It’s fun to exercise to music! Music is a great motivator. It helps you maintain a cadence so that you stay on track and achieve the desired intensity. It also makes the workout seem to go faster.
If you are working out in the gym, you can plug your headphones into your iPod and use whatever playlist you like. If you are exercising in your backyard pool, you can turn on your sound system and play your favorite musical artist. It’s not that simple if you are teaching a water fitness class. Copyright laws state that musicians have the right to charge a fee for the use of their music in public performance, and a water fitness class is considered a public performance.
ASCAP (American Society of Composers, Authors, and Publishers) and BMI (Broadcast Music Incorporated) are the two largest companies worldwide that offer services to enable fitness professionals to access and use music without needing to contact each artist individually. Facilities that offer fitness classes must pay the appropriate ASCAP or BMI fees. Instructors should buy their music from companies that pay appropriate reproduction fees to produce CDs and music downloads for fitness applications. Some of these music companies are:
Music can be purchased as CDs or downloads. A variety of titles are available or you can create your own playlists. For a shallow-water class, 125-150 beats per minute (BPM) is recommended. I personally like 130-140 BPM for my shallow-water classes. In deep-water classes, the drag forces of the water and increased range of motion require a slower cadence. 100-135 BPM is recommended, which is typical of music created for step classes. I like 126-128 BPM for my deep-water classes.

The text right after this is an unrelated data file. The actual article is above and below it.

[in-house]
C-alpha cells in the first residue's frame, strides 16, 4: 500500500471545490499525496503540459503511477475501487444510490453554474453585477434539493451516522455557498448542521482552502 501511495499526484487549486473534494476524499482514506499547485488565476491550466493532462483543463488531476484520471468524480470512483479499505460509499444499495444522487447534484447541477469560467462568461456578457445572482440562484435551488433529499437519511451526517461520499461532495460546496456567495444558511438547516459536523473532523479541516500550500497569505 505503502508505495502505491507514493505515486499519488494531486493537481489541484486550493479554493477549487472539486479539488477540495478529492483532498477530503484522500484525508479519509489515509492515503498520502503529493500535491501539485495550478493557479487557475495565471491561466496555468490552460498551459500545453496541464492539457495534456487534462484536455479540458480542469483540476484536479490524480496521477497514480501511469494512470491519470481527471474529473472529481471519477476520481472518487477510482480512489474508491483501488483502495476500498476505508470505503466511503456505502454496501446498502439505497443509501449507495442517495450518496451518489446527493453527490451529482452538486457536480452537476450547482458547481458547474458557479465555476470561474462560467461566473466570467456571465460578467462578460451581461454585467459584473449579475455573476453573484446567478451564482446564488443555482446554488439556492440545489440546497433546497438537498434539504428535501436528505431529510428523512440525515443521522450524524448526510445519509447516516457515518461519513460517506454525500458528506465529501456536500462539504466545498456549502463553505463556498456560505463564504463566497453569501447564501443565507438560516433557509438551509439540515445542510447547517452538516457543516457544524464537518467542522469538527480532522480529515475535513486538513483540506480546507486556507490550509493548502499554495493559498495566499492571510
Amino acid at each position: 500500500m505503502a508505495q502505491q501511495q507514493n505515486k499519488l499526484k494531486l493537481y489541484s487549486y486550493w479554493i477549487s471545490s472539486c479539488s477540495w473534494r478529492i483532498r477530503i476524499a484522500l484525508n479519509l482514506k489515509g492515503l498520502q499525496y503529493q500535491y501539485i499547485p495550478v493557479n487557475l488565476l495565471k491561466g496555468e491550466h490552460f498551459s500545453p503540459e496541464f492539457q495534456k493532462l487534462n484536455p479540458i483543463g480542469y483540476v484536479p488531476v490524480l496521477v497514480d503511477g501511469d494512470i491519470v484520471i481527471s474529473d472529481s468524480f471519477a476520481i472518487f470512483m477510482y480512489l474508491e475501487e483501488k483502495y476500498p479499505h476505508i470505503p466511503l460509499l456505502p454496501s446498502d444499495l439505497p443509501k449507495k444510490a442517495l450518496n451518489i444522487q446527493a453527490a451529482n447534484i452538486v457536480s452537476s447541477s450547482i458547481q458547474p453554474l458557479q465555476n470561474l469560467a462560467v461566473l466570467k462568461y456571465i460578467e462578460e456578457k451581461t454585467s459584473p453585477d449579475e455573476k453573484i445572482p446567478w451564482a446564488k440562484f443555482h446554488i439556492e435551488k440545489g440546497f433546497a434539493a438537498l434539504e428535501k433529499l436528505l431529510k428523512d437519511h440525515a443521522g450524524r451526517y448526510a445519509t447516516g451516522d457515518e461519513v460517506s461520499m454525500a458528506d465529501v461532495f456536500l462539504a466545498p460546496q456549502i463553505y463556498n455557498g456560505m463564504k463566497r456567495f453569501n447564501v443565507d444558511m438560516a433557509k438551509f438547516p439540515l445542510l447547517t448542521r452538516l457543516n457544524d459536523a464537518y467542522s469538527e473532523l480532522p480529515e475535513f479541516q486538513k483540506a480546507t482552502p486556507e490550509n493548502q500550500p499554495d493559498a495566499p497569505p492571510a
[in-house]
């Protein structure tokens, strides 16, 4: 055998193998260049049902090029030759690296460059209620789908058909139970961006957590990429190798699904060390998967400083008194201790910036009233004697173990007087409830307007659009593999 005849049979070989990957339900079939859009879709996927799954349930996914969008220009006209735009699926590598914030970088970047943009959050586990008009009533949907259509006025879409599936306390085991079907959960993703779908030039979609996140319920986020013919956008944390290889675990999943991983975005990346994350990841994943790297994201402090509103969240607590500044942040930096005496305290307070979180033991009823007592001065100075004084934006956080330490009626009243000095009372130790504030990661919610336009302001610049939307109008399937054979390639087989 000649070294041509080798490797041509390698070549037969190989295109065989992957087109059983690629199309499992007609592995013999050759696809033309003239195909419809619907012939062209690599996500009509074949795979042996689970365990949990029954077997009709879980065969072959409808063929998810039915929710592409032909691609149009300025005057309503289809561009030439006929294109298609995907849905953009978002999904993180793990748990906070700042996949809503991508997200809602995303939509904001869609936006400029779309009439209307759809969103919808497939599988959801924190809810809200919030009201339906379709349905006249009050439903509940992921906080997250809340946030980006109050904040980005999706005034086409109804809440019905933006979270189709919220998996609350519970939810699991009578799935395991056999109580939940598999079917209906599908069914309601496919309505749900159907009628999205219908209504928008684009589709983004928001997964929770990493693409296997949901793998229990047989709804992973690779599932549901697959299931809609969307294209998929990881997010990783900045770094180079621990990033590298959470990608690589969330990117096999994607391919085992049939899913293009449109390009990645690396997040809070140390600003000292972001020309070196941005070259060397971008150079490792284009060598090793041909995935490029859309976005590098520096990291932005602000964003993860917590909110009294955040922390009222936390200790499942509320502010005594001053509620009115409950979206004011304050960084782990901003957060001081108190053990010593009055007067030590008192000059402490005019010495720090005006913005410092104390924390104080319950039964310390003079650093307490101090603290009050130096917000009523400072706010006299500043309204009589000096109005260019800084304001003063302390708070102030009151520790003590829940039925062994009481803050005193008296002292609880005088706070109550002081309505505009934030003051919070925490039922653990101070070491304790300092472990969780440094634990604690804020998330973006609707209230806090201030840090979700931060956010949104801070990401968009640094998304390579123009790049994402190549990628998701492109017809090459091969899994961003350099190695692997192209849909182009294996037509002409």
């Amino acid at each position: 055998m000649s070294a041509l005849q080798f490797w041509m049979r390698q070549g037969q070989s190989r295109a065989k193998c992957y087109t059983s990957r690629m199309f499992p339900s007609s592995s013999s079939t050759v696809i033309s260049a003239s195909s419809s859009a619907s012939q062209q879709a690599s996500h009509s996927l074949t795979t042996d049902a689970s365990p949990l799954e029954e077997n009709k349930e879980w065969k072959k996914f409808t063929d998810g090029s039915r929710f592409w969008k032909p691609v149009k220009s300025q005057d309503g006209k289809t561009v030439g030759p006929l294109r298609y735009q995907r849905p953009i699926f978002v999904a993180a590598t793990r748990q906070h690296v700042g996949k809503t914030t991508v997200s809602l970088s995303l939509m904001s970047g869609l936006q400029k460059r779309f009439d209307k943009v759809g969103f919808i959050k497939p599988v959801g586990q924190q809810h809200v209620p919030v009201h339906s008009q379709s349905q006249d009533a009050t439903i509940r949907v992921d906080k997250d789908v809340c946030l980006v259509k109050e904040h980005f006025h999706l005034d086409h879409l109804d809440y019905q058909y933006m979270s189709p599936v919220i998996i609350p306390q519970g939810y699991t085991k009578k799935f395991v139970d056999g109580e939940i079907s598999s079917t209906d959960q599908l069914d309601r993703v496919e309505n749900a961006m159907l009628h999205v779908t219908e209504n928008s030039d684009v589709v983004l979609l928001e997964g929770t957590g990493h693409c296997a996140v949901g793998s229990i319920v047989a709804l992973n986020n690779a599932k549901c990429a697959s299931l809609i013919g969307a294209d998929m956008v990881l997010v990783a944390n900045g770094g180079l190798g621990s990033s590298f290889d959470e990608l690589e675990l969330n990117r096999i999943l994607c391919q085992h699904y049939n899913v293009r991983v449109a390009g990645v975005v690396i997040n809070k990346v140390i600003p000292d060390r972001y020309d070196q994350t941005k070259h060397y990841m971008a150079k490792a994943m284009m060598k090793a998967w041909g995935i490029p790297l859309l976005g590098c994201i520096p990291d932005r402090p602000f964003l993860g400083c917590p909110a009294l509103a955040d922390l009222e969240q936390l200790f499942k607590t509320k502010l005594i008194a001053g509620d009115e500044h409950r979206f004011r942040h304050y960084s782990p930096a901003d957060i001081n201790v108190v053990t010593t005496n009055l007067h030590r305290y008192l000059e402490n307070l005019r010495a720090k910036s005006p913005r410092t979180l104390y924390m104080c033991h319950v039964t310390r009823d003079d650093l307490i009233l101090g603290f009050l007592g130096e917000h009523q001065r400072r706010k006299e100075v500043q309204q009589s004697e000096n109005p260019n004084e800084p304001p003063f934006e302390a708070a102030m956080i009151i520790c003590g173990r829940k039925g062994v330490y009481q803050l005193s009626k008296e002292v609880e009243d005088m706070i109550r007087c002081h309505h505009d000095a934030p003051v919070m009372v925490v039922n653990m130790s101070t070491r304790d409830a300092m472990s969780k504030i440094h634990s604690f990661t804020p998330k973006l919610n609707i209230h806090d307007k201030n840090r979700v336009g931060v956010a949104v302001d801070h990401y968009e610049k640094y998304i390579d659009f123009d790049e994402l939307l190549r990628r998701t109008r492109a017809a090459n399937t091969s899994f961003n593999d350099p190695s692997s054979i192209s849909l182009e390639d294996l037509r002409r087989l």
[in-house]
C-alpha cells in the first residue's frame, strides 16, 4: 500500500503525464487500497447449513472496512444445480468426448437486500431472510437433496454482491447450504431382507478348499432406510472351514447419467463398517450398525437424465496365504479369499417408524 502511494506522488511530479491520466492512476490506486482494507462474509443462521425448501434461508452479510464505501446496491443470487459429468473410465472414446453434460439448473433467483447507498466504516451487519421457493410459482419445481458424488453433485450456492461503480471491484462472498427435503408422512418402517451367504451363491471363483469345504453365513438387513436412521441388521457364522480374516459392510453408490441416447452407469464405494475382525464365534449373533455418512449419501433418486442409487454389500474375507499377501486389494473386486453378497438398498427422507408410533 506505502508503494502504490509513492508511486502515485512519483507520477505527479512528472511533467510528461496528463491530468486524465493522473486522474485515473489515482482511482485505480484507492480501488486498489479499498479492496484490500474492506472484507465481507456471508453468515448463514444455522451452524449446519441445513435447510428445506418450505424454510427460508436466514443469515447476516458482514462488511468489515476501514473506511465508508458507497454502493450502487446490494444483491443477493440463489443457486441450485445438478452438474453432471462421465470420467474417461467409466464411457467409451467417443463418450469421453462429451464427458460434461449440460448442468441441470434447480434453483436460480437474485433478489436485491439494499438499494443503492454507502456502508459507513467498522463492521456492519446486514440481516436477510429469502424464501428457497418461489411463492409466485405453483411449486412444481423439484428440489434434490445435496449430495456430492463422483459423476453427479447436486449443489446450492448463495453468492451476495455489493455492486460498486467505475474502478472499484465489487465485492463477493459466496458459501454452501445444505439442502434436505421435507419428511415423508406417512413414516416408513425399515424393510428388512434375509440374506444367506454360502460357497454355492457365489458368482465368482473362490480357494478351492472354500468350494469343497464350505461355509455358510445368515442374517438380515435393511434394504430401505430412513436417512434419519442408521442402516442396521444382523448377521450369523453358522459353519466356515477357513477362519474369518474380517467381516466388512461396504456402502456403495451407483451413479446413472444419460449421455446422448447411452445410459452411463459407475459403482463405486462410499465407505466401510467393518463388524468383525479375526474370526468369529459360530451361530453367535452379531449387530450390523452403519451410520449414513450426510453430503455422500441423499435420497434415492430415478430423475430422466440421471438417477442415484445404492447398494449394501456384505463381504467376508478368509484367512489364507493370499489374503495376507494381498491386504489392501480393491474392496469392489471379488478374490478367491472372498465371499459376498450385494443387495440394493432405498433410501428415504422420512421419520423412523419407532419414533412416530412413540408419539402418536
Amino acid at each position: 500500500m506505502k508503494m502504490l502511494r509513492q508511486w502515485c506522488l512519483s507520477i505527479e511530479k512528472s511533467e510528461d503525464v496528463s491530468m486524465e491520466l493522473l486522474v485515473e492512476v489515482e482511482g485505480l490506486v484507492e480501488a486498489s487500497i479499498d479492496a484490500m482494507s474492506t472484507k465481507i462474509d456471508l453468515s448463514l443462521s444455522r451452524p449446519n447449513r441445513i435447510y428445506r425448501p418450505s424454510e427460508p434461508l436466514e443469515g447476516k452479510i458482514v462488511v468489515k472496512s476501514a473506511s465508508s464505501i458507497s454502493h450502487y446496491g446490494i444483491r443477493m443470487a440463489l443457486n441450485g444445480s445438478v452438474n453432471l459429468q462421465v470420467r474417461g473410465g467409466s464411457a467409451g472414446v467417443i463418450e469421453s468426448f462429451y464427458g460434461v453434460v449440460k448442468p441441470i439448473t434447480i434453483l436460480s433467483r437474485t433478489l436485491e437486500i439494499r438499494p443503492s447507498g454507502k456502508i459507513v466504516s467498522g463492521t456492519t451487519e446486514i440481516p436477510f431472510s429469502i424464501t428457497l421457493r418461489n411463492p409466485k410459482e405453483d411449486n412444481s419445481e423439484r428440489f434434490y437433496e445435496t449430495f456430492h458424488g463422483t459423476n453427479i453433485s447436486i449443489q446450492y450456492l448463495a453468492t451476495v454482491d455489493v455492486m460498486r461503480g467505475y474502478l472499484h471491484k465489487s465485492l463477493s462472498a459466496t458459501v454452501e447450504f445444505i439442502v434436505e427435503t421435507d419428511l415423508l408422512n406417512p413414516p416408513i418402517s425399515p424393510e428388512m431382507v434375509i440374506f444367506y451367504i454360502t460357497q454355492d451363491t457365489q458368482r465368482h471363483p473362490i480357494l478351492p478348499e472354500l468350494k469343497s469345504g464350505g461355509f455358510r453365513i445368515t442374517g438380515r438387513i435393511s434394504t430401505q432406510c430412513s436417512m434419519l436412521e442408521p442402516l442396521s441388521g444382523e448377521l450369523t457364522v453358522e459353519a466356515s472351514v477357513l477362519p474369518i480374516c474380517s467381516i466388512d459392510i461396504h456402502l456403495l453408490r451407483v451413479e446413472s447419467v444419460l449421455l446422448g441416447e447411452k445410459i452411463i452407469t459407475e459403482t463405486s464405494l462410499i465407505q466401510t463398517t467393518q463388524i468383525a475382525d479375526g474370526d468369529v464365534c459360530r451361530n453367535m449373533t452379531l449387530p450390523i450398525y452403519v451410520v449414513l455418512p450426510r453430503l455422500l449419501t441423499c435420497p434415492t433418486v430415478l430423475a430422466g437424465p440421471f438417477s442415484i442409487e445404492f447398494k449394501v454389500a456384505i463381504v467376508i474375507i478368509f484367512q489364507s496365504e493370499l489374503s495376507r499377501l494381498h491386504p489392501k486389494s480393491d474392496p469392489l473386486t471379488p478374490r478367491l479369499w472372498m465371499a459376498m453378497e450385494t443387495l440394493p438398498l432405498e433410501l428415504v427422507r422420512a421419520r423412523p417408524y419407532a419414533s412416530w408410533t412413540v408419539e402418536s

If you are playing a CD, you need a battery operated CD player or one plugged into an electrical outlet installed with Ground Fault Interrupters (GFIs). Do not adjust any knobs on the CD player with wet hands. Most CDs play 45 minutes or an hour. If your CD is 45 minutes and your class is an hour long and you are teaching in the water, either teach the last 15 minutes without music, or dry your hands very carefully before re-starting the CD. If you are teaching from the deck, this is not a problem.
If you downloaded a playlist to your iPod or MP3, you will need some type of speaker to plug it into. Again, you do not want to handle the equipment with wet hands. With a download, you can make the playlist the exact length of your class. You can even add cool down music for the stretches at the end of class. Apps are available that can adjust the tempo of your music so that you can play your download at 130 BPM for strength training with equipment one day, and 140 BPM for cardio another day. Be sure to listen to the music at the lower or faster speeds to make sure the voices don’t sound either draggy or like chipmunks.
If you choreograph your moves to specific songs, then you will use that playlist for that lesson plan every time you teach it. I prefer to create lesson plans that work with any of my playlists. Having a variety of lesson plans and a variety of playlists allows you to mix and match and change things around often. Variety is the spice of life!
See you in the pool!